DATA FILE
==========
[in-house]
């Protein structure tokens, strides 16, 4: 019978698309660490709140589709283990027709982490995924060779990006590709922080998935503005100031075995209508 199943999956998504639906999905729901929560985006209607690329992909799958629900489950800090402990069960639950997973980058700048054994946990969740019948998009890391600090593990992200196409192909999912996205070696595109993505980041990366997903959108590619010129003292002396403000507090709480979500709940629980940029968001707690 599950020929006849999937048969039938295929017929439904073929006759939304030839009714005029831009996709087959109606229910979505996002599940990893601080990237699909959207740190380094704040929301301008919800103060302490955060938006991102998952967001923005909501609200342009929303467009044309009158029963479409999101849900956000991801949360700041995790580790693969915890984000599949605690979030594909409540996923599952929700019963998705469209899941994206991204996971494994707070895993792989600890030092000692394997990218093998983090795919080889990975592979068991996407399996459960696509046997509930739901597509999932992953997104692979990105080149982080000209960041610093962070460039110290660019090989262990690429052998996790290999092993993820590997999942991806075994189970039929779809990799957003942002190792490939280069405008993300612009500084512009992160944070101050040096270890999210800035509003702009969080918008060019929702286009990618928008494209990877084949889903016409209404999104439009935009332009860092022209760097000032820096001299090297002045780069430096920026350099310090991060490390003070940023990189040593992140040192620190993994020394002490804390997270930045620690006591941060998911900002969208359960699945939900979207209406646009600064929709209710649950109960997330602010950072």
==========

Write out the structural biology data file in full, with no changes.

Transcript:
[in-house]
């Protein structure tokens, strides 16, 4: 019978698309660490709140589709283990027709982490995924060779990006590709922080998935503005100031075995209508 199943999956998504639906999905729901929560985006209607690329992909799958629900489950800090402990069960639950997973980058700048054994946990969740019948998009890391600090593990992200196409192909999912996205070696595109993505980041990366997903959108590619010129003292002396403000507090709480979500709940629980940029968001707690 599950020929006849999937048969039938295929017929439904073929006759939304030839009714005029831009996709087959109606229910979505996002599940990893601080990237699909959207740190380094704040929301301008919800103060302490955060938006991102998952967001923005909501609200342009929303467009044309009158029963479409999101849900956000991801949360700041995790580790693969915890984000599949605690979030594909409540996923599952929700019963998705469209899941994206991204996971494994707070895993792989600890030092000692394997990218093998983090795919080889990975592979068991996407399996459960696509046997509930739901597509999932992953997104692979990105080149982080000209960041610093962070460039110290660019090989262990690429052998996790290999092993993820590997999942991806075994189970039929779809990799957003942002190792490939280069405008993300612009500084512009992160944070101050040096270890999210800035509003702009969080918008060019929702286009990618928008494209990877084949889903016409209404999104439009935009332009860092022209760097000032820096001299090297002045780069430096920026350099310090991060490390003070940023990189040593992140040192620190993994020394002490804390997270930045620690006591941060998911900002969208359960699945939900979207209406646009600064929709209710649950109960997330602010950072």